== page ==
Smart TVs have been getting better over the past several years, and Google’s Android TV platform has become a more popular choice among TV makers. As adoption increases, though, it’s a good time to look at how Android TV ages on smart TVs and how Google should be setting standards for long-term updates and support.
TVs are not replaced every few years
The simple fact is that TVs are expensive items that aren’t replaced on a regular basis. In the past, television sets could last well over a decade barring any accidents, and even now, most TVs are more than capable of lasting that long based on their hardware alone.
The first component that’s going to die on a TV is the display itself. Reviewed.com says that, with average use, the panel should last up to a decade. Even putting it through as much stress as possible, the panel wouldn’t die for 5-7 years. And that’s just for an LCD. The same article says an OLED TV would last over 50 years. Clearly, this isn’t the part of your home theater setup that you need to replace very often.
Software is the Achilles heel of the modern smart TV, as a move as simple as pulling support for a popular app or ceasing updates can either push people towards a new TV or give them cause for concern if a security scare comes up. It’s obvious that long-term updates and support is an important conversation to have, especially with Android TV.
Once abandoned, Android TVs can be a pain to live with
Android TV is in a unique place as it ages, because abandoned software can cause more problems compared to other platforms. In its current form, any TV using Android TV as its operating system can only be used with the actual Android TV software. That means settings, inputs, and other functions are all handled specifically by the TV itself.
When it first launched back in 2016, I purchased a LeEco Super4 Android TV. At the time, it was a great value, offered a lot of features, and I had no reason to worry about support going forward. Then, less than a year later, the company essentially died and support for my TV vanished.
Three years later I’m still using the TV, but the experience is a pain. Since no updates have arrived, the TV is still back on Android Marshmallow. This has caused updated apps such as YouTube to run slowly and the latest Hulu update just doesn’t work on these older OS versions. It’s only a matter of time before more core functionality breaks.
My now-abandoned LeEco Android TV
To keep running this Android TV since it hasn’t gotten any updates, I’ve been using a JBL Link Bar. It works over CEC and lets me essentially skip most of the ancient build LeEco is running. Our Stephen Hall, who has a larger version of the same TV, is using an Xbox One with his in the same way. This works well for the most part, but I still have to interact with the LeEco TV to change any settings and actually go to the Link Bar’s input any time the power goes out. It’s frustrating and I can’t recommend that experience to anyone. Plus, there’s little guarantee this method will work forever.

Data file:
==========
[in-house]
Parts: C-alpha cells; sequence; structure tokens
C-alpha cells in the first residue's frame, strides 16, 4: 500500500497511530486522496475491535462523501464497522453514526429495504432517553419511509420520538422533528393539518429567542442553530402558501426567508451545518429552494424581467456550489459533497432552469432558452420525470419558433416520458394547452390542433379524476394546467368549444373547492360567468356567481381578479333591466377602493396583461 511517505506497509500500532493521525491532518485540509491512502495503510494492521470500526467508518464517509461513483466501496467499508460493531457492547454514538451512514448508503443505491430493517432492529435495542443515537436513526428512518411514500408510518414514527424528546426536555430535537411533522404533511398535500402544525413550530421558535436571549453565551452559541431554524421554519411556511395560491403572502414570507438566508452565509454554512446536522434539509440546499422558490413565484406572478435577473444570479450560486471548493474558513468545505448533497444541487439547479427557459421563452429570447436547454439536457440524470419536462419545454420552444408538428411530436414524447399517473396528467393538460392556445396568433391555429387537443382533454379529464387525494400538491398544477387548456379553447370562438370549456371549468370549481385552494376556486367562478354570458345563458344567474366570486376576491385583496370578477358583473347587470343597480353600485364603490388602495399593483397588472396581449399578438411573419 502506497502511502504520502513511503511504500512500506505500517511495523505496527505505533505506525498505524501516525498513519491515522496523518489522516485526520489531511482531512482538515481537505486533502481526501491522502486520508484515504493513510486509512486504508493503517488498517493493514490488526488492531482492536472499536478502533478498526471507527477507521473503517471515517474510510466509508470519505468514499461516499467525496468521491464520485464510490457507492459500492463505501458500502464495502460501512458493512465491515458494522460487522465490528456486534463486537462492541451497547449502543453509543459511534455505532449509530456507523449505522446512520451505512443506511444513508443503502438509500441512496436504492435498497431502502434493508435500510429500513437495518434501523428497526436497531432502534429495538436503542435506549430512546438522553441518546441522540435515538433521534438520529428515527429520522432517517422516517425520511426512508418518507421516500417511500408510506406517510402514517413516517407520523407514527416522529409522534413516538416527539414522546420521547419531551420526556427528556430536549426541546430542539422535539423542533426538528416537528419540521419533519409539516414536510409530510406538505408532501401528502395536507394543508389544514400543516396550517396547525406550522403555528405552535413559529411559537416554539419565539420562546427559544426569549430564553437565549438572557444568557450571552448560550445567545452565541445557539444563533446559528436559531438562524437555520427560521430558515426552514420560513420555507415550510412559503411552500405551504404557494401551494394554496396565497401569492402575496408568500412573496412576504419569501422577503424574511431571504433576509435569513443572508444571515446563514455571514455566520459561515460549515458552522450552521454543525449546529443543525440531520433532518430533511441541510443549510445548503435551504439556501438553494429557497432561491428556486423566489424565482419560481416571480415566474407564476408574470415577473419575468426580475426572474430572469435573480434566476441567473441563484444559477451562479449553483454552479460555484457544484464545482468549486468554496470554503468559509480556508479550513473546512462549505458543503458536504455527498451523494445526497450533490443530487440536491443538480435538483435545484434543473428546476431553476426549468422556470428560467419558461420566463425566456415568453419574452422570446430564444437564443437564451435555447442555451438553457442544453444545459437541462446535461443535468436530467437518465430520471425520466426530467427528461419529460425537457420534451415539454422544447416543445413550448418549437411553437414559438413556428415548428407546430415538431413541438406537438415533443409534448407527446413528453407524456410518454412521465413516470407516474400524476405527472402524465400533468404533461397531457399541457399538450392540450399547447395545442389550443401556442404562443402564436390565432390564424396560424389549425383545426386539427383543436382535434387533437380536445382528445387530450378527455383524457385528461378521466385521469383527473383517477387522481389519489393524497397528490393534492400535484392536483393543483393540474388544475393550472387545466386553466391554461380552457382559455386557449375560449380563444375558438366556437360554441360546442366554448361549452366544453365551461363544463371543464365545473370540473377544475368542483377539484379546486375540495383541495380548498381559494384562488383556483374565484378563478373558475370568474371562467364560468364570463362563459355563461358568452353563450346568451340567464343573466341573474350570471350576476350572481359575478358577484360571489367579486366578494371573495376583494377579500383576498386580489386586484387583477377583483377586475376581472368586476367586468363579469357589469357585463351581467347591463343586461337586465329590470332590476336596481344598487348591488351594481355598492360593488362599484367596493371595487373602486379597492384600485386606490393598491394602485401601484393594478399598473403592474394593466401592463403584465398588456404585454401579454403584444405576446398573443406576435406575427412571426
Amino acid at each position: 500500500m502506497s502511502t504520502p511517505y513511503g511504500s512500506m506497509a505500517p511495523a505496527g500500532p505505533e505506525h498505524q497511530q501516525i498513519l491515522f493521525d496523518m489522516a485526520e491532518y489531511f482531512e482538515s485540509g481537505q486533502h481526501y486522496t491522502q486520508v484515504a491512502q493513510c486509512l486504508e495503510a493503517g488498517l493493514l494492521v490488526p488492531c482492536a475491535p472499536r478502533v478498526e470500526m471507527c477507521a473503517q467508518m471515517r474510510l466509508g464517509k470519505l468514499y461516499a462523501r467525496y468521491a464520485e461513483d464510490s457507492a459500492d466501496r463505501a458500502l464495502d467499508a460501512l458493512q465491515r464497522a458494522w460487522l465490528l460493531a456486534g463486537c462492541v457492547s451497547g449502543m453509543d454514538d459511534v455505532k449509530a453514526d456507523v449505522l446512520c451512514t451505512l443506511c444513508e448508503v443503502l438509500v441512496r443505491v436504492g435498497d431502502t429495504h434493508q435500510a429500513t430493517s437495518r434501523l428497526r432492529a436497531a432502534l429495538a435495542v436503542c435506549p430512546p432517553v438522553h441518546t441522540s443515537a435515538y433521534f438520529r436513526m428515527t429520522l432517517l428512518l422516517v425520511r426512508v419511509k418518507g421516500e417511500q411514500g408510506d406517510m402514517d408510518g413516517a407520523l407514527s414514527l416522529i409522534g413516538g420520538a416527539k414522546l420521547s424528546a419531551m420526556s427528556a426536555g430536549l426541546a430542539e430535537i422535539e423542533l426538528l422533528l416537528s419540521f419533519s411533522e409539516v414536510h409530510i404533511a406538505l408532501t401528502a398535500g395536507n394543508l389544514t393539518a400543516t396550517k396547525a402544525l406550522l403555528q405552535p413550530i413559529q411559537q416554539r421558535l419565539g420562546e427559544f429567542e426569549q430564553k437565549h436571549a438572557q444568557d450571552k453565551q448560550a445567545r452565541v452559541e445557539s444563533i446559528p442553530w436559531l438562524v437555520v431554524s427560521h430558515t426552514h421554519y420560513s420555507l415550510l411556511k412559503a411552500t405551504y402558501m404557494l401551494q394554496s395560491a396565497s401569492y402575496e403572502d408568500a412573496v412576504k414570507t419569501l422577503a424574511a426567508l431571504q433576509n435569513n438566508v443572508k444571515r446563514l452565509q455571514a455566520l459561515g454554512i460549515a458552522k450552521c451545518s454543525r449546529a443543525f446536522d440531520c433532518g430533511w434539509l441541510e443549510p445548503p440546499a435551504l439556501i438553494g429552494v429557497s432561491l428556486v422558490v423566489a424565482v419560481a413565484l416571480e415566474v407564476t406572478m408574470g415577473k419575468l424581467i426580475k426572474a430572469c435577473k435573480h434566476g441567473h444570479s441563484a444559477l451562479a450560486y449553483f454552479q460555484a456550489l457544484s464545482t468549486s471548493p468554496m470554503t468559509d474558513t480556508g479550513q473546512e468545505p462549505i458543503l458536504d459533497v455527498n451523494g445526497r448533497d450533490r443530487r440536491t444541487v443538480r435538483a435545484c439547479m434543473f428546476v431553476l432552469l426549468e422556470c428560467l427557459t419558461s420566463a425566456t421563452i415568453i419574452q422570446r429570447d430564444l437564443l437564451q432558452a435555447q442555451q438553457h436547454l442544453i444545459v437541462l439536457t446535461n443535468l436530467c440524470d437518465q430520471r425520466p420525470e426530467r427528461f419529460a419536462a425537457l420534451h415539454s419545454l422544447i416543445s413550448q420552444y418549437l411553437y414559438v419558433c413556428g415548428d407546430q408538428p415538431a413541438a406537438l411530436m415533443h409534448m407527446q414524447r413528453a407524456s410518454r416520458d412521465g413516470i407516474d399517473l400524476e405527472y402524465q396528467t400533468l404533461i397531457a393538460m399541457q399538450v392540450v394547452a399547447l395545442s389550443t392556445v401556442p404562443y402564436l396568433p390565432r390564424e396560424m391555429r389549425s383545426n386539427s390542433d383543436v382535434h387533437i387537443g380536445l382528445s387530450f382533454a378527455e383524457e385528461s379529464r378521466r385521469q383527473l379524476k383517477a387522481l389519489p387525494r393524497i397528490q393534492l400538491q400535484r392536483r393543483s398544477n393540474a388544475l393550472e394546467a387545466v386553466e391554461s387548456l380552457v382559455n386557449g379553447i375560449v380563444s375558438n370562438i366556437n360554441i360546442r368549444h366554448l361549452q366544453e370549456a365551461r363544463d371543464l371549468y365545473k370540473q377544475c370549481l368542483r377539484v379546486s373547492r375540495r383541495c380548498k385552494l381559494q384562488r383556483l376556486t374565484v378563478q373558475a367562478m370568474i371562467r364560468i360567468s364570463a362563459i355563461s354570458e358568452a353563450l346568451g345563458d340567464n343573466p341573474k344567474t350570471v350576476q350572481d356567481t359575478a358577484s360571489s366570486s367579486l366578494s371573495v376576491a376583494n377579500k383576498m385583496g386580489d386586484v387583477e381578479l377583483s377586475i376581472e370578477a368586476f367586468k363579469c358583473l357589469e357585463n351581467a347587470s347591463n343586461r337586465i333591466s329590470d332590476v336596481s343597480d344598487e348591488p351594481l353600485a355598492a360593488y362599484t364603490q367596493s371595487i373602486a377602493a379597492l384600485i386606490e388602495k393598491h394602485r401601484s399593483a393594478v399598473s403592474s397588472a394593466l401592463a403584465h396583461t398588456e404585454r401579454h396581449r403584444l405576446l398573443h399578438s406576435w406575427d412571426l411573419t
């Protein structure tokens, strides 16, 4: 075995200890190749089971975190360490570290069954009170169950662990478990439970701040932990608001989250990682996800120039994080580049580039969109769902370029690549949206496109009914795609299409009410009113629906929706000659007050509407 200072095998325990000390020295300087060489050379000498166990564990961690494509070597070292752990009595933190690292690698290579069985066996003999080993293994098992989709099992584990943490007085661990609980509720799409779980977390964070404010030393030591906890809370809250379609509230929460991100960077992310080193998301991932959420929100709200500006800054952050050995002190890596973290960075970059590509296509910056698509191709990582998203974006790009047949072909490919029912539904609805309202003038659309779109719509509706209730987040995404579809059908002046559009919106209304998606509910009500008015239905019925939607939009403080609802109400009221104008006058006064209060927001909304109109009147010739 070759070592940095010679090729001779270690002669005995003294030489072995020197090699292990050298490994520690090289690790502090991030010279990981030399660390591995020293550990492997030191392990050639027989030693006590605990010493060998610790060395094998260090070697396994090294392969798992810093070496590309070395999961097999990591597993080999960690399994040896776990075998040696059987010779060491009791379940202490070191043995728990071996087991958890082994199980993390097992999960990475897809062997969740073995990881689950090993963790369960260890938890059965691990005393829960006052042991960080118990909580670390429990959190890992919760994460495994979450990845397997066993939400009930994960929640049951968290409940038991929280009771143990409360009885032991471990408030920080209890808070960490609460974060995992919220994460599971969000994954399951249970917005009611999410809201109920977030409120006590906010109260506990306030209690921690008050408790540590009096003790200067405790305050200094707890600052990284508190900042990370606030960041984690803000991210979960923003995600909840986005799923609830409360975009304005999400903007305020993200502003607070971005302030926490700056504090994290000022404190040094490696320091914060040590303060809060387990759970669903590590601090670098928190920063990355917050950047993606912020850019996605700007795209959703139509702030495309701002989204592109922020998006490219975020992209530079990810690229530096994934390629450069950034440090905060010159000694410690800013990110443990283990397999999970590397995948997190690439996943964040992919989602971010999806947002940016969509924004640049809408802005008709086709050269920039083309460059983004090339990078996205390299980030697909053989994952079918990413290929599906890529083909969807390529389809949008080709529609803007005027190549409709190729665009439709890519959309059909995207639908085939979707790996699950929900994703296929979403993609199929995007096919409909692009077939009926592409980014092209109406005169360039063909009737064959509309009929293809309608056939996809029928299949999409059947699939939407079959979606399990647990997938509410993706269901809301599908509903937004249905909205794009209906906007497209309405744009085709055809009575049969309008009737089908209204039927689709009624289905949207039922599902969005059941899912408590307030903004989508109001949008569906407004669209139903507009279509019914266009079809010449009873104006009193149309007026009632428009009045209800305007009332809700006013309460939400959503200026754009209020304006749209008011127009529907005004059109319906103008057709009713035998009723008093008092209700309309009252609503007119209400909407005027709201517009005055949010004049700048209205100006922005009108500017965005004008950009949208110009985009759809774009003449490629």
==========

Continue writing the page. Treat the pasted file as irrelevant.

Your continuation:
Eventually, this could be the same story with other Android TVs that don’t get long-term updates and support. Brands such as Sony and Hisense are unlikely to be going anywhere, but as the operating system continues expanding to more TV makers, the outcome is going to be far from ideal.
Three years of updates isn’t enough
Looking at how Android TV functions after updates have stopped makes one step back and look at how companies promise long-term support. OnePlus announced just today that it would be supporting its OnePlus TV, running on Google’s platform, for “at least” three years.
OnePlus has committed to three years of updates on its OnePlus TV
Put simply, that’s not enough commitment to the hardware. Since people keep TVs for a long period of time, this hardware needs to be actively supported for much longer.
Unfortunately, there’s no particularly easy solution for this. As Android evolves, the hardware inside of these TVs is eventually going to be outdated and it’s just not practical to swap out components.
What’s the solution? Google needs to be setting standards for Android TV as a platform when it comes to long-term support. One idea that comes to mind is giving customers the option to eventually ditch Android TV as a whole once a manufacturer is ready to pull support. Having a “backup” basic OS behind Android and disabled until the time comes probably isn’t ideal for Google, but it would be a positive move for customers. With that, when their TV’s software is no longer supported, they can at least still enjoy the hardware with something else plugged into it.
Maybe you should buy a set-top box instead
If you’ve read all of this and thought that maybe a new TV with Android TV built-in isn’t the greatest idea, I can’t really blame you. I’ve had this “fear” bouncing around my head for a long time, and it has influenced my own buying decisions.
I adore Android TV, but I refuse to buy a TV with the OS built-in simply for the sake of long-term updates and support. Instead, I purchased a Vizio TV since that company’s operating system is very light and not as dependant on long-term support. With that, I can simply plug in an Nvidia Shield TV, which is a much smaller investment, to get the same Android TV experience.
Set-top boxes like the Nvidia Shield TV might be a better choice for many